Extraordinary judgment rubber-stamps unfounded link between anti-fracking and extremism
The Information Commissioner, in rejecting an appeal by Netpol over the refusal of the police to release details of a programme to ‘deradicalise extremists’, has endorsed unfounded and unsubstantiated links between anti-fracking protests and the threat of terrorism.
In October 2015, we asked Cheshire, Cumbria, Greater Manchester, Lancashire and Merseyside police for details of referrals made in the prior ten months through Channel, a ‘counter radicalisation’ process that is part of the government’s anti-terrorism Prevent strategy. Channel supposedly offers voluntary support to people identified as “vulnerable to being drawn into terrorism” and although there are a number of agencies involved in it, the police play a central role in its delivery. Rather than overall statistics, we asked specifically for the number of individuals seen as allegedly at risk through their involvement in anti-fracking campaigns.
Our requests were the result of concerns raised with us by campaigners from the region who were angered that their opposition to fracking had been used as an excuse to refer them to Channel, in most cases by universities or further education colleges. All related to an alleged ‘risk’ to adults rather than children.
In a startling determination, the Information Commissioner has said:
Channel may be appropriate for anyone who is vulnerable to being drawn into any form of terrorism… It follows from this that, for a referral to be made to Channel, it must be suspected that an individual is at risk of becoming involved in terrorist related activity.
In effect, the Commissioner is insisting nobody is referred unless there is a good reason for doing so – even if this is for nothing more than expressing legitimate political opinions about fracking.
Netpol made a formal complaint to the Information Commissioner’s Office (ICO) back in June 2016, after all five forces had rejected our requests for statistics. We argued they had all provided standardised, almost identical responses that addressed issues we had not even raised and had therefore failed to properly consider the public interest in releasing the particular data we had asked for.
In five, near-identical Decision Notices issued on 15 November, the ICO has rejected our complaint. It has accepted, on national security grounds, the police’s argument that “if the information were held, confirming this would disclose that Prevent officers were targeting anti fracking events for extremist activities, and that maintaining a police presence at anti-fracking events was a Prevent priority”.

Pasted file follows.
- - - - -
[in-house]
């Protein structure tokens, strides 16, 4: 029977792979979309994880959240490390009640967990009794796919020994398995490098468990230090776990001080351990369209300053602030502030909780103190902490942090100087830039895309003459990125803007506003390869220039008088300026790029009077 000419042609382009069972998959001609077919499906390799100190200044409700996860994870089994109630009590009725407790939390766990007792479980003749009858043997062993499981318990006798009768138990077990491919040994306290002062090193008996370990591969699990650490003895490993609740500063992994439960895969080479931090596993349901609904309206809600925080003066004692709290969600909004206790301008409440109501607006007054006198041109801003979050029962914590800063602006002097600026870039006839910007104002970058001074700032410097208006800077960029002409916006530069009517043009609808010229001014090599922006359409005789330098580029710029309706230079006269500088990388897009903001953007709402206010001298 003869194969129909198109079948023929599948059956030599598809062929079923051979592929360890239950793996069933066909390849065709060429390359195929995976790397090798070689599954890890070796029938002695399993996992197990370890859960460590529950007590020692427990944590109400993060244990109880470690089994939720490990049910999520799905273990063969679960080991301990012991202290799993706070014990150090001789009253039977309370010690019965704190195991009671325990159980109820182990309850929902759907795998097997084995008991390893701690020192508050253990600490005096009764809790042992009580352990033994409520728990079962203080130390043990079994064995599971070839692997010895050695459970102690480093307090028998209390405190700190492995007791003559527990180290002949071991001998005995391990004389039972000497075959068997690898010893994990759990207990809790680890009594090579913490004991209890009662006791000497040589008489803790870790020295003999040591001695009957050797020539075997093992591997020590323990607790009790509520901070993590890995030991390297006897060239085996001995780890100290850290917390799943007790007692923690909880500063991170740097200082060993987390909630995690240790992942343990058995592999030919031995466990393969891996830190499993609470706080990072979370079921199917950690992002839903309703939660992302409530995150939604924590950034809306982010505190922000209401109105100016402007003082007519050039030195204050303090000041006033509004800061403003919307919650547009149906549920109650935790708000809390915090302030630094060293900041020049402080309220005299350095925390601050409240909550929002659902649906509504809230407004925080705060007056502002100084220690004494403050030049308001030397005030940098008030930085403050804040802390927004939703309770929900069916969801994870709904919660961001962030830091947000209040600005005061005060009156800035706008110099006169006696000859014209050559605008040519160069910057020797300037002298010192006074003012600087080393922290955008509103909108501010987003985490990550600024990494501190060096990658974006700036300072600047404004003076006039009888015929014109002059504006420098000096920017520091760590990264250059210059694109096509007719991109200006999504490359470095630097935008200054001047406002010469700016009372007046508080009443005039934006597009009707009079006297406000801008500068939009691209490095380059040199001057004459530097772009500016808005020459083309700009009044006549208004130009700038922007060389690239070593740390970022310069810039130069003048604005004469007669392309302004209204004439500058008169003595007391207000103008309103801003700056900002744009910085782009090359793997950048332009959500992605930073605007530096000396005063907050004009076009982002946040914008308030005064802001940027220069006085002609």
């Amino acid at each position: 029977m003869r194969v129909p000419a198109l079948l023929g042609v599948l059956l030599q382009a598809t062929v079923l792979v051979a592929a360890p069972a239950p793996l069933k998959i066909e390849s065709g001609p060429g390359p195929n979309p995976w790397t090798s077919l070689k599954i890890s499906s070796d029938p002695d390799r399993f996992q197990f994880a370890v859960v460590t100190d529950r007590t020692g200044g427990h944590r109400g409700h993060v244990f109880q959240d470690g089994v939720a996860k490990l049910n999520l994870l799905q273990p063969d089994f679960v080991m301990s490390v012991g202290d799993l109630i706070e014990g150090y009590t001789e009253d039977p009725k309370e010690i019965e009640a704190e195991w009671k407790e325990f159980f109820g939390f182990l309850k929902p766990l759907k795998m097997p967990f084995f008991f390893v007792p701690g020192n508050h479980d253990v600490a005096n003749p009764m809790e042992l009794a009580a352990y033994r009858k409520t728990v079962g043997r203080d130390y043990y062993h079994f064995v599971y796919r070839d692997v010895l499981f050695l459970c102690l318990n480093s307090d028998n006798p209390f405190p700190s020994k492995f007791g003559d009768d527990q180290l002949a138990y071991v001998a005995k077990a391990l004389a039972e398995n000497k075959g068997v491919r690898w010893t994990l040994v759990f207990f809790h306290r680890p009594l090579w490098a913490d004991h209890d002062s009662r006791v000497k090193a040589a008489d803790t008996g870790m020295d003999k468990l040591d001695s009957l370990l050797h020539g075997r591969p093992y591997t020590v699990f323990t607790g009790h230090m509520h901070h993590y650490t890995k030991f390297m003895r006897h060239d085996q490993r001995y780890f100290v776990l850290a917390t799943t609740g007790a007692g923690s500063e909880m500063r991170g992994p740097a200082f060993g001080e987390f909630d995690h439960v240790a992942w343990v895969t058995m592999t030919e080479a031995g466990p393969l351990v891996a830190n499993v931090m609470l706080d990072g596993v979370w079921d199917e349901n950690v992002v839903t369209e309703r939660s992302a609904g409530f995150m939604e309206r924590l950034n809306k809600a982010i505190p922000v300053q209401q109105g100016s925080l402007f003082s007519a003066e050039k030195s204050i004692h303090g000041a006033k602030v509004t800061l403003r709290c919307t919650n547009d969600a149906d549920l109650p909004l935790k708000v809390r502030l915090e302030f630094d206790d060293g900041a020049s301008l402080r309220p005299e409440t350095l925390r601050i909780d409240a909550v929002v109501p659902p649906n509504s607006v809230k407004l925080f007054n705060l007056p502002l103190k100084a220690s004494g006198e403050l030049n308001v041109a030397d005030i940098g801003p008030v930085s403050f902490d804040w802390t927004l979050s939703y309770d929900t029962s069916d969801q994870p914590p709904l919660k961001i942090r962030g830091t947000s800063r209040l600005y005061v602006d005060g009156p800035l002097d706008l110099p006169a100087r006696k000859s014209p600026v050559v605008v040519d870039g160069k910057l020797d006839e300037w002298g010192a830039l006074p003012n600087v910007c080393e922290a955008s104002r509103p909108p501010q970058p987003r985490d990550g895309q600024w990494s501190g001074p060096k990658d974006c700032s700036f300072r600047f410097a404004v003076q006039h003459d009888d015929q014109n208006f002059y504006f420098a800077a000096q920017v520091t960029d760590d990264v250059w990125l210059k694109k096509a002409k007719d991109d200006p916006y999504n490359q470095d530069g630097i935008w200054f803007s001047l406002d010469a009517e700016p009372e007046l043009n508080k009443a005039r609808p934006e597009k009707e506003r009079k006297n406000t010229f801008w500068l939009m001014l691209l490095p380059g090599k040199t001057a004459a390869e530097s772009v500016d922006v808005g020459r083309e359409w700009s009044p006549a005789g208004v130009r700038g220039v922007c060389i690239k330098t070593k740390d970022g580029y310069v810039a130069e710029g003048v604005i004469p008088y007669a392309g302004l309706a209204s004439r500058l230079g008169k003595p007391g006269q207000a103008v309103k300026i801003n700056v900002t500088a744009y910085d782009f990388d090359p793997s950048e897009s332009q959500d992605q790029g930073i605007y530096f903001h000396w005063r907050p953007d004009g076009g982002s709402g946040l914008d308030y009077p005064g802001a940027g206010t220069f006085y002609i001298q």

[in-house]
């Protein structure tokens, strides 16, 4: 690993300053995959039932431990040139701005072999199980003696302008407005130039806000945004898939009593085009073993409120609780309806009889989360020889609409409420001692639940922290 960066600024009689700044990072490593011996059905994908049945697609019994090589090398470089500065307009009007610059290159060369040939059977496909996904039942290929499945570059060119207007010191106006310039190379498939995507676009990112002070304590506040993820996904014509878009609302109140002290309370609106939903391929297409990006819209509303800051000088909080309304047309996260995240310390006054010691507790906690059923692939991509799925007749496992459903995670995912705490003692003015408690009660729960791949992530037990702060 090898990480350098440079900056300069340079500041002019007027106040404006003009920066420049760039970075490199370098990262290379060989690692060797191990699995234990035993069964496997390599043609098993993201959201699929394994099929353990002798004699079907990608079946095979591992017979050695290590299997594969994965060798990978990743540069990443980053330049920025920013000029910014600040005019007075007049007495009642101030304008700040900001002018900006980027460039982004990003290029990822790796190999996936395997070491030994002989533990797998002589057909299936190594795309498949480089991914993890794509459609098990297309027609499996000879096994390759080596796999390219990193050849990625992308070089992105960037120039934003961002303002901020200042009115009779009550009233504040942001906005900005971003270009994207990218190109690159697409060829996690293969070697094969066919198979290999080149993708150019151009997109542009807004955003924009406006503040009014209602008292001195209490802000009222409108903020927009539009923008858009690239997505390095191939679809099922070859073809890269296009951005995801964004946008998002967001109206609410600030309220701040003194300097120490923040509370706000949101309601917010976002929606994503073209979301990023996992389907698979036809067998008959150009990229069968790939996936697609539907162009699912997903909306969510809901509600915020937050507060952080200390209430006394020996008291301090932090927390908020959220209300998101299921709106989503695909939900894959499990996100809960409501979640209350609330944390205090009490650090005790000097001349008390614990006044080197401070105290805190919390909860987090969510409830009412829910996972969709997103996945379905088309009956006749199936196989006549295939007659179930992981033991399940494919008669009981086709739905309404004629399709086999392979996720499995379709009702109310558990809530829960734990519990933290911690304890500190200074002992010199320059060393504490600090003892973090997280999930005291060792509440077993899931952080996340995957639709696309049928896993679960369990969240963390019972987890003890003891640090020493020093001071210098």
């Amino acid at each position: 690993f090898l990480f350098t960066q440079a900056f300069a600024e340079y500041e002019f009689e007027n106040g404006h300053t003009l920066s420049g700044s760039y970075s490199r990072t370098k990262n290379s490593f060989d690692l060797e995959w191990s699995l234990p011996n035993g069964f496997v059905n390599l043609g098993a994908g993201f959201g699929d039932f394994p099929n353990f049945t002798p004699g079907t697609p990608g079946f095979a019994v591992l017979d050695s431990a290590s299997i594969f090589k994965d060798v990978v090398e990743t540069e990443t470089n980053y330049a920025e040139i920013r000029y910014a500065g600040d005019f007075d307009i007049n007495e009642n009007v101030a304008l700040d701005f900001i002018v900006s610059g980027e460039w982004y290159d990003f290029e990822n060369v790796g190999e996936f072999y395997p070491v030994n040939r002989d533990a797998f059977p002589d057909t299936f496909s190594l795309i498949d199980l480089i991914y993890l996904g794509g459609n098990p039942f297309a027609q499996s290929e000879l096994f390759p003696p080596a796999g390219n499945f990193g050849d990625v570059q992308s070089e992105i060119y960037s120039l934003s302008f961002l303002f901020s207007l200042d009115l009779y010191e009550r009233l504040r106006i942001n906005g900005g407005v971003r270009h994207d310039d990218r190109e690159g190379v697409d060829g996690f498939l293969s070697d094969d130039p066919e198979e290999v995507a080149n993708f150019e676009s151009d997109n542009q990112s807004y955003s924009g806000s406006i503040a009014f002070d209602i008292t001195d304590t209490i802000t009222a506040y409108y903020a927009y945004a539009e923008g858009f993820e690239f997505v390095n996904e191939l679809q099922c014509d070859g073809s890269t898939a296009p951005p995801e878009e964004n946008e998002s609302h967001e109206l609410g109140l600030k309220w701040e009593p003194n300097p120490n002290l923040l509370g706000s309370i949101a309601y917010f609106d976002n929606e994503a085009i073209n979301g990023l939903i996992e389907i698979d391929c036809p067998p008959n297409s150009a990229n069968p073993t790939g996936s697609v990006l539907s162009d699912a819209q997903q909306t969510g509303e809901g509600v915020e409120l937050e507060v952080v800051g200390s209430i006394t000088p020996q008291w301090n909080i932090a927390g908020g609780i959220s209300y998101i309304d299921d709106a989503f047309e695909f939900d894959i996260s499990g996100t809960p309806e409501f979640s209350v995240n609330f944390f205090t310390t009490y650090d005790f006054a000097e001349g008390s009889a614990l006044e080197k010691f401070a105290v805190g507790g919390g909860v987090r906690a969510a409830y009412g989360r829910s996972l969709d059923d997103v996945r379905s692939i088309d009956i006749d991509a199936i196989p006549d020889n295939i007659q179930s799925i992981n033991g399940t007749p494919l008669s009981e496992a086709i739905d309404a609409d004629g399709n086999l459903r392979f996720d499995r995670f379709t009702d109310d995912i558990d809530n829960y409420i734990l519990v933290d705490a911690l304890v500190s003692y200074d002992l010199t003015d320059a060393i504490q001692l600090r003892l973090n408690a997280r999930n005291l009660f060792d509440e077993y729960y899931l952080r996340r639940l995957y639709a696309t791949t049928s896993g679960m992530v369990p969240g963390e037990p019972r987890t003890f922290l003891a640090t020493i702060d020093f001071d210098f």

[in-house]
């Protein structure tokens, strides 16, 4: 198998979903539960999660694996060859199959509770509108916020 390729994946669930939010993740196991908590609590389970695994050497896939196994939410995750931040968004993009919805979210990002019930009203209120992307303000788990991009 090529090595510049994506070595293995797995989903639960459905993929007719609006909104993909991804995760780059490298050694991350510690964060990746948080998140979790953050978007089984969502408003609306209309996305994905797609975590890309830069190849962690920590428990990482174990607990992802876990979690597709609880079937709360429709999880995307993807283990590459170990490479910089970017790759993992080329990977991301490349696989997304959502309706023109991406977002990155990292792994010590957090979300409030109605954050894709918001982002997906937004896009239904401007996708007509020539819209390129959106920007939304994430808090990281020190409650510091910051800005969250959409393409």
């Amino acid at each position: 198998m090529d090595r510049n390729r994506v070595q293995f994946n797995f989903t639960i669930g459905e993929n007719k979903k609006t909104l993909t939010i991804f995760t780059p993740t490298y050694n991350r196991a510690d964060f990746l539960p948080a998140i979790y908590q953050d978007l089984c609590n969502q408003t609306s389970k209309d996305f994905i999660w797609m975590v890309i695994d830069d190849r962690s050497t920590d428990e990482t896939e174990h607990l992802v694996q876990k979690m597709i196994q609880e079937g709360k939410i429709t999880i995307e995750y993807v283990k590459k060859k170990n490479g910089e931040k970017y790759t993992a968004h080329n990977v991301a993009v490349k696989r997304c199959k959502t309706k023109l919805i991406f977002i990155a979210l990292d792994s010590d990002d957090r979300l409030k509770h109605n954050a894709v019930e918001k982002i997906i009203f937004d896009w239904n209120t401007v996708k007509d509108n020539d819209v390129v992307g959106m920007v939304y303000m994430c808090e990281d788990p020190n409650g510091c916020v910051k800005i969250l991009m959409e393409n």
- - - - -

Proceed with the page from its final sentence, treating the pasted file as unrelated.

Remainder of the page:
The ICO notices add that in the Information Commissioner’s view, disclosure “would be useful intelligence to anyone wishing to circumvent counter terrorism arrangements surrounding fracking”.
Then, in an extraordinary statement, it also suggests Netpol’s actions in asking for data from a number of different police forces is itself suspicious:
Prevent is a national counter-terrorism initiative that is only implemented in certain police forces across the country. The same FOI request made to multiple forces could therefore identify how Prevent resources are apportioned across the country. Anti-fracking campaigns organise around designated locations across the country; confirmation of the existence of the requested information would facilitate the mapping of Prevent capabilities alongside anti-fracking campaigns and, when incorporated into a radicalisation strategy, could be used by extremists to evade detection, thereby prejudicing national security.
A footnote adds, “the Commissioner notes that the complainant submitted this request to five police forces covering North West England, simultaneously”, as though this indicates evidence of some kind of threat.
What is missing from any of these statements is a simple but fundamental fact – there is simply no evidence whatsoever of any link between anti-fracking campaigns and extremism, never mind a risk of “terrorism-related activity”.
There is no reason for Prevent officers to target anti-fracking events for extremist activities and no reason for a police presence at anti-fracking events “as a Prevent priority”.
There is certainly no ‘radicalisation strategy’ behind mapping the targeting of anti-fracking campaigns by Prevent in different parts of the country – unless Netpol’s desire to protect individual civil liberties by understanding the scale of unwarranted surveillance falls into this category.
Instead, there is an urgent need for greater transparency about the false conflation of opposition to fracking – and increasingly other campaigns – with terrorism and a threat to national security.
In these circumstances, providing advice and guidance “to anyone wishing to circumvent counter-terrorism arrangements surrounding fracking” seems like an entirely reasonable defence of campaigners’ human rights.
Netpol is currently considering an appeal to the First-Tier Information Rights Tribunal.
The ICO Decision Notices are available here [, 2Mb]